The American Institute of Architects (AIA) is holding its National Convention in Los Angeles from May 14 to May 16, 2020. As part of AIA’20, Sean Franklin, Senior Project Manager at Sutter Health, and Phil Crompton, Principal at Vantage Technology Consulting Group, are hosting an interactive discussion on ‘Managing the Unmanageable – Avoiding Surprises in Healthcare Technology Design’ that focuses on the planning for technology for two of Sutter Health’s recently-opened hospitals (the Van Ness and Geary Campus and the Mission Bernal Campus). In the run-up to that seminar, Phil has written this multi-part blog that introduces some of the concepts and thoughts that he and Sean will share.
Part 2: Impact on Infrastructure
In the first part of this blog series, I discussed how we can utilize Building Information Modeling (BIM) to harvest information about a building’s technology systems prior to construction. Harvesting the information from the digital twin that we can create in BIM enables us to determine the number of devices in the building, calculate the amount of power and cooling needed to support a facility’s technology systems, and plan the technology-intensive physical spaces that often become cramped and unusable when all of the systems are installed. Armed with this information, we can reject wasteful design approaches and replace them with thoughtful, controlled strategies that balance usability, future flexibility and cost. The goal is to create a better building for everyone.
One of the biggest culprits that contributes to constant over-sizing is the technology room, also known as the MDF or IDF room. Located on every floor, these rooms house always-on technology equipment, cable terminations, and associated services. Dedicated cooling systems keep room temperatures at a safe level for the equipment, and uninterruptible power supplies (UPSs) and back-up generators keep things running when building power is unavailable. The size, location, and configuration of these technology rooms need to be planned early in a project to ensure each room fits appropriately within the overall building space. That’s not always been the case, with technology rooms being subject to all kinds of defensive engineering approaches and educated guesswork. But now, using BIM, we can make realistic assessments of the capacity needed to be planned into each of these rooms.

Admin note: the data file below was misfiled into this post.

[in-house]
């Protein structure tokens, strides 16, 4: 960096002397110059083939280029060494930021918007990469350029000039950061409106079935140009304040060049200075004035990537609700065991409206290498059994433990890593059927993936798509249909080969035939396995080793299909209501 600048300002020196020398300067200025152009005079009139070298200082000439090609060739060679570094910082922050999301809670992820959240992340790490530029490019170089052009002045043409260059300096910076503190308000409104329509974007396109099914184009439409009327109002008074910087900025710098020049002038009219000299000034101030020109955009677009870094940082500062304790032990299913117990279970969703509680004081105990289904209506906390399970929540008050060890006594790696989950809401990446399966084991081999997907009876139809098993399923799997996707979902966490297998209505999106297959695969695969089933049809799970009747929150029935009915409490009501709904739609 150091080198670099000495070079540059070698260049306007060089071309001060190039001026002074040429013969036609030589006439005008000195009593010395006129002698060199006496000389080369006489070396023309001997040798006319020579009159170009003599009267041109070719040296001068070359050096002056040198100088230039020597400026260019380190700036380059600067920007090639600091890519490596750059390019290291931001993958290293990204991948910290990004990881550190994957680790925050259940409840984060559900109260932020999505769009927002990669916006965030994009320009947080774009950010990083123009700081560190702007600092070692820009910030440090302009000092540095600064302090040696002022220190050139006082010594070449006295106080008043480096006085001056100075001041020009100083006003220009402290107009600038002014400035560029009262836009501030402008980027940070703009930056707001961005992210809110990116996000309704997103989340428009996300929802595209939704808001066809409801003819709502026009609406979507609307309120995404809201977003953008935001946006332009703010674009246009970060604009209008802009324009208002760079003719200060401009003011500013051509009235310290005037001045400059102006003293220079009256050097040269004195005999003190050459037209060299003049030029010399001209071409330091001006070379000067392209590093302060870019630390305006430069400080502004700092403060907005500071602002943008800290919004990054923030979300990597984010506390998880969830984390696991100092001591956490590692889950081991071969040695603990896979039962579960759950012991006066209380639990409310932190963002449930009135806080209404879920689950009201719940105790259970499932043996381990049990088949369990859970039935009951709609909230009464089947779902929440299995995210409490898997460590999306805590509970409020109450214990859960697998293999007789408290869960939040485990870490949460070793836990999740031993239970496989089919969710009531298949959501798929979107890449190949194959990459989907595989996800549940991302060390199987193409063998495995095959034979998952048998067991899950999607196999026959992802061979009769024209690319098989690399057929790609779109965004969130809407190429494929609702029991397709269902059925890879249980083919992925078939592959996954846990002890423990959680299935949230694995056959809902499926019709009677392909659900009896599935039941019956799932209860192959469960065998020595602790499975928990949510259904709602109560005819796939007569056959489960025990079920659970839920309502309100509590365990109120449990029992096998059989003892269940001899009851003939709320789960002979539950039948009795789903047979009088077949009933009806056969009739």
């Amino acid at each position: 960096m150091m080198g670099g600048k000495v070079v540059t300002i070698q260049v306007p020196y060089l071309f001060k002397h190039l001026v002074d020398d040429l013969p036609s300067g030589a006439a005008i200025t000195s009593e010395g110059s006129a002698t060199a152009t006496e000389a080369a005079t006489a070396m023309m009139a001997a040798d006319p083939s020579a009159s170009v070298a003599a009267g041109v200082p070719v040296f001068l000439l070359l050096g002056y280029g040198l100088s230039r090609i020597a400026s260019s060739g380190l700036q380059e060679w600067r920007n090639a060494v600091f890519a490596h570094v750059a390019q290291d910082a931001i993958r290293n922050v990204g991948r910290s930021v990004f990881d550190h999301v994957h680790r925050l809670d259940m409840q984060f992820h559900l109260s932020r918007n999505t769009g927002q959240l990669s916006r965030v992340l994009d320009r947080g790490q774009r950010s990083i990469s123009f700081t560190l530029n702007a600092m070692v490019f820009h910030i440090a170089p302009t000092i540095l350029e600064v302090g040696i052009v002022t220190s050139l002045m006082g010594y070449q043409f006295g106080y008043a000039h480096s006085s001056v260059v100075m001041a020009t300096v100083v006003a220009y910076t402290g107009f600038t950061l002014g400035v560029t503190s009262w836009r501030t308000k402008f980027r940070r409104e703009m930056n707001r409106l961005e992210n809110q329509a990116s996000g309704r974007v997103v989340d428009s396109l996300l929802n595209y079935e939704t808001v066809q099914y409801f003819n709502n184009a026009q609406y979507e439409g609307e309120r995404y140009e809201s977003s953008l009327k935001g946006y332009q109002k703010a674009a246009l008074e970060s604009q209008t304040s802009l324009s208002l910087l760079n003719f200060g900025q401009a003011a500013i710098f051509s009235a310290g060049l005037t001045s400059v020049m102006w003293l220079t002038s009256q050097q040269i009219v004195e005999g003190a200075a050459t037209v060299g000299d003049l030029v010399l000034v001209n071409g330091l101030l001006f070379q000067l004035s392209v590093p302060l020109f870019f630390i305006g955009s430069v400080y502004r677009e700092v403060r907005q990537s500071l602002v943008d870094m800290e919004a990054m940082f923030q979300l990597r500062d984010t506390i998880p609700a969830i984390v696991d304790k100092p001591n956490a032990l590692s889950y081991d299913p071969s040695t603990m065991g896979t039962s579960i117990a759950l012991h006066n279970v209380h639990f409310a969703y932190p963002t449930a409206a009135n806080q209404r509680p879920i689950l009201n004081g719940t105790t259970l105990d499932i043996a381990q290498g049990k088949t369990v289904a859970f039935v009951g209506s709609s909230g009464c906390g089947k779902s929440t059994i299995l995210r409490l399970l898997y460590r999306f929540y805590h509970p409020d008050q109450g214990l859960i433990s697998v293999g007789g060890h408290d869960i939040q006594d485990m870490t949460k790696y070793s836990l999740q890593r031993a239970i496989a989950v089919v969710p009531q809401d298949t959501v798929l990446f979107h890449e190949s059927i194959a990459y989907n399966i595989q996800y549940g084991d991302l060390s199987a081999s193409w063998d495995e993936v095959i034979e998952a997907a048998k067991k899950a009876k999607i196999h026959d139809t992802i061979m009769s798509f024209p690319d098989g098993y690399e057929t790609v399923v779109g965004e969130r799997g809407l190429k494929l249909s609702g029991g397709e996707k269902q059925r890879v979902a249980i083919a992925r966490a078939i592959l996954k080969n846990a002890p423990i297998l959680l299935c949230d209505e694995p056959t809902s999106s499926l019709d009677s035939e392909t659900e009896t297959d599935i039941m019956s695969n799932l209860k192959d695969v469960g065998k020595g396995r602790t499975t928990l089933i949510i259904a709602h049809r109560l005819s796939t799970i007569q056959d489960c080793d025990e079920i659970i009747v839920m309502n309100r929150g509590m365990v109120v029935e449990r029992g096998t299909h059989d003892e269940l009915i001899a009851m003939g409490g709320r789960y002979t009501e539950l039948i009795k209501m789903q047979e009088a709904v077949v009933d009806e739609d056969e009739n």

The 2016 version of the California Building Code – known as CBC 1188.8.131.52 – includes requirements for the minimum size of technology rooms based on the square footage of the floorplate they serve. While the phrase “code-minimum” often gets a bad reputation, the CBC’s requirements are actually quite generous and a good starting place for the sizing of technology rooms. Hopefully, the rest of the country will follow suit soon.
Knowing the quantity of devices and cables supported by each room (often a complicated one-to-many relationship), we can quickly determine the number of equipment racks or cabinets needed to house these systems. We can perform similar calculations for other types of technology systems – security access card and surveillance cameras, physiological monitors, nurse call and intercom systems, and so on – resulting in an early understanding of the required space in each room. This allows the design team to size each room appropriately with the desired amount of future expansion capacity. The bonus upside is that any space reductions can often be used for more clinical space and a higher space utilization efficiency for the building.